It Takes Two To Tango: Effective Leadership

If given a choice, most people would prefer to be a “leader” than a “follower”. The term “follower” has often been saddled with negative connotations; images of sheep, “yes people,” or mindless subservience habitually come to mind. But this is a traditional and narrow-minded view of followers. The reality is that organizations can’t have true leaders without followers.

The expression “it takes two to tango” is an apt description of leadership. Some managers may consider themselves leaders, but if they lack staff who truly want to follow them, they probably aren’t worthy of the term.

Tango is a close, improvisational dance that requires excellence in both the leader and follower role. The concept of followership is often ignored in leadership materials. The ways in which followers support leaders and interact with each other are useful for many of the best leaders who are working with teams.

What distinguishes an effective follower from an ineffective one is intelligent, responsible and enthusiastic participation in the pursuit of an organizational goal. Responsible followers can help leaders stay on track and manage their decision-making processes in the right direction. But that takes a little courage to stand up and speak up at the right moment.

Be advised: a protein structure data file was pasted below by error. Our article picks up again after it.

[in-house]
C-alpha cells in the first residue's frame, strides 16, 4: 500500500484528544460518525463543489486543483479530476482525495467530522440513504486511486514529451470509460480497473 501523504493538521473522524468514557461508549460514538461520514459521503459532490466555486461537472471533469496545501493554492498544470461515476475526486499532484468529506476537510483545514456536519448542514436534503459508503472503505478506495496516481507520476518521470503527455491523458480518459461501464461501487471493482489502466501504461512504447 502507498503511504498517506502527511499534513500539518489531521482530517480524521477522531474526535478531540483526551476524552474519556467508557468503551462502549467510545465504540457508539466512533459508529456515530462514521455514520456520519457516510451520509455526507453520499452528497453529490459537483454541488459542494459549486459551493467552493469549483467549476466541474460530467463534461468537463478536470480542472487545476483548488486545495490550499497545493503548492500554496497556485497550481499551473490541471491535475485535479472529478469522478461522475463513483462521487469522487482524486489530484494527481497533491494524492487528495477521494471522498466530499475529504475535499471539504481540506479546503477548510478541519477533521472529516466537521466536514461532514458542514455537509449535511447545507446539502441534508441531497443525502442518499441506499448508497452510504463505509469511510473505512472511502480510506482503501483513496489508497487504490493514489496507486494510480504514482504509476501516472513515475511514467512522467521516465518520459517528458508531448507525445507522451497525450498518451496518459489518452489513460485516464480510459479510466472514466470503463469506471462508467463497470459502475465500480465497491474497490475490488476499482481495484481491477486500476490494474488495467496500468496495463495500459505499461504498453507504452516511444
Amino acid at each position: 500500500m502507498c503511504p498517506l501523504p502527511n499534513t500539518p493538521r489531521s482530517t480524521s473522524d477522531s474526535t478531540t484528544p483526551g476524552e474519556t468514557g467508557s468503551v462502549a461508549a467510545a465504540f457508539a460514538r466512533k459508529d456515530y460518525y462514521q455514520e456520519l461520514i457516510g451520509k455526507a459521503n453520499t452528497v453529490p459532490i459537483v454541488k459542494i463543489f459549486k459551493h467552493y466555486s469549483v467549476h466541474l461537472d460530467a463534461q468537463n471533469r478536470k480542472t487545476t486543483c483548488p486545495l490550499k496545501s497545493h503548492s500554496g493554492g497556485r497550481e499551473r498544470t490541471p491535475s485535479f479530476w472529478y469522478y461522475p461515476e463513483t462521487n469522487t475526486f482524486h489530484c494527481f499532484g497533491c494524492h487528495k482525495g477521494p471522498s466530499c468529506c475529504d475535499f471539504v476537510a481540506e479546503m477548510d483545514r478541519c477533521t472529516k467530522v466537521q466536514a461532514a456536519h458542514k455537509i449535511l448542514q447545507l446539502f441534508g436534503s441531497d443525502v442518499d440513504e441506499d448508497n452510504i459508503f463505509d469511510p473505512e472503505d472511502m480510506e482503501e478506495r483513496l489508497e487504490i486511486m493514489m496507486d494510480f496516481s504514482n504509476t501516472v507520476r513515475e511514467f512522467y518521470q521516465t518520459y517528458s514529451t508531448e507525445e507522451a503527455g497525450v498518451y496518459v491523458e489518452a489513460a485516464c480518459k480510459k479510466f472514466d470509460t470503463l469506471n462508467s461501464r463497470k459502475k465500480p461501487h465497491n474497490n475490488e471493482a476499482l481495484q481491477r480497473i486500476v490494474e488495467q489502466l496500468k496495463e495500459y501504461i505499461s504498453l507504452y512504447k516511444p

People display followership when they express, through their words or actions, respect and support for a person they view as their leader, and openness to be influenced by him or her in that capacity. This implies that followership involves at least some degree of deference to the leader, although the degree of deference shown can vary. By providing followership, employees elevate their manager to the status of leader, who then has the latitude and confidence to lead them.

Summing-up: As the saying goes “it takes two to tango” – even in achieving effective leadership!

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